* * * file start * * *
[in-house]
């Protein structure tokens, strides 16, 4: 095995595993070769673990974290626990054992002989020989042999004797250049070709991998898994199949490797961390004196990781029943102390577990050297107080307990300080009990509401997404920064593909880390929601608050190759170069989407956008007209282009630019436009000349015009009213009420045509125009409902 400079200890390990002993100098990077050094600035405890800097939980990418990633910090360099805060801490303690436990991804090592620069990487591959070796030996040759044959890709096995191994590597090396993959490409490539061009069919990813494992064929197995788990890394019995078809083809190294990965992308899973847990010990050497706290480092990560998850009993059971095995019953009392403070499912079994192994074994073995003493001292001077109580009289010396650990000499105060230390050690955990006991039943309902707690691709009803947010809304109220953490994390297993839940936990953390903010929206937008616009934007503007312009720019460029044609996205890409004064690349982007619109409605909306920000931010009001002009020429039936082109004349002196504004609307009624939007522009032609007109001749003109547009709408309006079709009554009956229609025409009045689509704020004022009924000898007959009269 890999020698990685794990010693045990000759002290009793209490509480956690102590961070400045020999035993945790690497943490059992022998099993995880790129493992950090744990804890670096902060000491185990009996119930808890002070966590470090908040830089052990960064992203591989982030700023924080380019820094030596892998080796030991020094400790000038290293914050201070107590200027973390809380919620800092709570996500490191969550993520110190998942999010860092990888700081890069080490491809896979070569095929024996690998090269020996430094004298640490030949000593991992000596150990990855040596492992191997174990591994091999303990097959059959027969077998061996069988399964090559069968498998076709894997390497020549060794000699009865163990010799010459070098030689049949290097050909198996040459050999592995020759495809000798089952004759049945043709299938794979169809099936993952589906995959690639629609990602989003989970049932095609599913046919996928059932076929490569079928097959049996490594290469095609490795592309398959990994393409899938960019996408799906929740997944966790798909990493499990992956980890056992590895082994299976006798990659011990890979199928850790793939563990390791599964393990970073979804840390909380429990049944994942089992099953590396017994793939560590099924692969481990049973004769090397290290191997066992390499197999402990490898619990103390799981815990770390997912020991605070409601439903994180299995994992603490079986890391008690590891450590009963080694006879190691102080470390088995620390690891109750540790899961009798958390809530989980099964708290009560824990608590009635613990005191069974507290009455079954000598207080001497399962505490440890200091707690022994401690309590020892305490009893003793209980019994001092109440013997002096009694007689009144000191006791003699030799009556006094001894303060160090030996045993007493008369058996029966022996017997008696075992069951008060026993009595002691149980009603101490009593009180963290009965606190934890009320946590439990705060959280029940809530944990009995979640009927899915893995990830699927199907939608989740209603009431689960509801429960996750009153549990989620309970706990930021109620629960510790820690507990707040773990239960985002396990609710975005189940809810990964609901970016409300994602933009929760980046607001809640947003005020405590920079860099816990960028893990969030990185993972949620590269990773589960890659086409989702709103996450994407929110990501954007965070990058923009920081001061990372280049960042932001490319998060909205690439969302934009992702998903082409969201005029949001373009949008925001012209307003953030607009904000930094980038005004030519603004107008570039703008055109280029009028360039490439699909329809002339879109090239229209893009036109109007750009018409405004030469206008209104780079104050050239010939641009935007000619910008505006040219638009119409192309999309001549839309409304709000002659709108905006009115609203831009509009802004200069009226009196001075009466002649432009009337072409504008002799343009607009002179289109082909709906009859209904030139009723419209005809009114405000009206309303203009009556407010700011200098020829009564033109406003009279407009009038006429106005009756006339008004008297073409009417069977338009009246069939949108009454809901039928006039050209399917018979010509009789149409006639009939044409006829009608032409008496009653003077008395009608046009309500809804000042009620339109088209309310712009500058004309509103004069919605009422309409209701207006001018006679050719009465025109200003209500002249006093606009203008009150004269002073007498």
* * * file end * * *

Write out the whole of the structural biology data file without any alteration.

[in-house]
């Protein structure tokens, strides 16, 4: 095995595993070769673990974290626990054992002989020989042999004797250049070709991998898994199949490797961390004196990781029943102390577990050297107080307990300080009990509401997404920064593909880390929601608050190759170069989407956008007209282009630019436009000349015009009213009420045509125009409902 400079200890390990002993100098990077050094600035405890800097939980990418990633910090360099805060801490303690436990991804090592620069990487591959070796030996040759044959890709096995191994590597090396993959490409490539061009069919990813494992064929197995788990890394019995078809083809190294990965992308899973847990010990050497706290480092990560998850009993059971095995019953009392403070499912079994192994074994073995003493001292001077109580009289010396650990000499105060230390050690955990006991039943309902707690691709009803947010809304109220953490994390297993839940936990953390903010929206937008616009934007503007312009720019460029044609996205890409004064690349982007619109409605909306920000931010009001002009020429039936082109004349002196504004609307009624939007522009032609007109001749003109547009709408309006079709009554009956229609025409009045689509704020004022009924000898007959009269 890999020698990685794990010693045990000759002290009793209490509480956690102590961070400045020999035993945790690497943490059992022998099993995880790129493992950090744990804890670096902060000491185990009996119930808890002070966590470090908040830089052990960064992203591989982030700023924080380019820094030596892998080796030991020094400790000038290293914050201070107590200027973390809380919620800092709570996500490191969550993520110190998942999010860092990888700081890069080490491809896979070569095929024996690998090269020996430094004298640490030949000593991992000596150990990855040596492992191997174990591994091999303990097959059959027969077998061996069988399964090559069968498998076709894997390497020549060794000699009865163990010799010459070098030689049949290097050909198996040459050999592995020759495809000798089952004759049945043709299938794979169809099936993952589906995959690639629609990602989003989970049932095609599913046919996928059932076929490569079928097959049996490594290469095609490795592309398959990994393409899938960019996408799906929740997944966790798909990493499990992956980890056992590895082994299976006798990659011990890979199928850790793939563990390791599964393990970073979804840390909380429990049944994942089992099953590396017994793939560590099924692969481990049973004769090397290290191997066992390499197999402990490898619990103390799981815990770390997912020991605070409601439903994180299995994992603490079986890391008690590891450590009963080694006879190691102080470390088995620390690891109750540790899961009798958390809530989980099964708290009560824990608590009635613990005191069974507290009455079954000598207080001497399962505490440890200091707690022994401690309590020892305490009893003793209980019994001092109440013997002096009694007689009144000191006791003699030799009556006094001894303060160090030996045993007493008369058996029966022996017997008696075992069951008060026993009595002691149980009603101490009593009180963290009965606190934890009320946590439990705060959280029940809530944990009995979640009927899915893995990830699927199907939608989740209603009431689960509801429960996750009153549990989620309970706990930021109620629960510790820690507990707040773990239960985002396990609710975005189940809810990964609901970016409300994602933009929760980046607001809640947003005020405590920079860099816990960028893990969030990185993972949620590269990773589960890659086409989702709103996450994407929110990501954007965070990058923009920081001061990372280049960042932001490319998060909205690439969302934009992702998903082409969201005029949001373009949008925001012209307003953030607009904000930094980038005004030519603004107008570039703008055109280029009028360039490439699909329809002339879109090239229209893009036109109007750009018409405004030469206008209104780079104050050239010939641009935007000619910008505006040219638009119409192309999309001549839309409304709000002659709108905006009115609203831009509009802004200069009226009196001075009466002649432009009337072409504008002799343009607009002179289109082909709906009859209904030139009723419209005809009114405000009206309303203009009556407010700011200098020829009564033109406003009279407009009038006429106005009756006339008004008297073409009417069977338009009246069939949108009454809901039928006039050209399917018979010509009789149409006639009939044409006829009608032409008496009653003077008395009608046009309500809804000042009620339109088209309310712009500058004309509103004069919605009422309409209701207006001018006679050719009465025109200003209500002249006093606009203008009150004269002073007498």